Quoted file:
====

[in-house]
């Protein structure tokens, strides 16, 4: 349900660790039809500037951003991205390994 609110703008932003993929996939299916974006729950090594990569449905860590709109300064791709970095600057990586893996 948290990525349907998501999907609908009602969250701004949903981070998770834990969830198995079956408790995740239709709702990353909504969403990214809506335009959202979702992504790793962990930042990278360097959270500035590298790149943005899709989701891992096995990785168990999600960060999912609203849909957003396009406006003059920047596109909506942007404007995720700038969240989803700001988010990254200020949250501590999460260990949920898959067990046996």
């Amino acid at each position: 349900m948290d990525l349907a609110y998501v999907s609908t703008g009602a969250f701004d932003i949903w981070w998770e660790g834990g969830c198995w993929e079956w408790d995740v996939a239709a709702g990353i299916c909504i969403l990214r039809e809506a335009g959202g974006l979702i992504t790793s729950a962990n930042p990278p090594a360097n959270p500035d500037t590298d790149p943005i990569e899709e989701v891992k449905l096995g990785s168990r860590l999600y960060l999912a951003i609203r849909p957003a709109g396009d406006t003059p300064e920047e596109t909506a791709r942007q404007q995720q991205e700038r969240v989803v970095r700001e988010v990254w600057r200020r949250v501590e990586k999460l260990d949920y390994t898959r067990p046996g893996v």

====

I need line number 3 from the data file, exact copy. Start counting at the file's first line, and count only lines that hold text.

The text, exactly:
């Amino acid at each position: 349900m948290d990525l349907a609110y998501v999907s609908t703008g009602a969250f701004d932003i949903w981070w998770e660790g834990g969830c198995w993929e079956w408790d995740v996939a239709a709702g990353i299916c909504i969403l990214r039809e809506a335009g959202g974006l979702i992504t790793s729950a962990n930042p990278p090594a360097n959270p500035d500037t590298d790149p943005i990569e899709e989701v891992k449905l096995g990785s168990r860590l999600y960060l999912a951003i609203r849909p957003a709109g396009d406006t003059p300064e920047e596109t909506a791709r942007q404007q995720q991205e700038r969240v989803v970095r700001e988010v990254w600057r200020r949250v501590e990586k999460l260990d949920y390994t898959r067990p046996g893996v």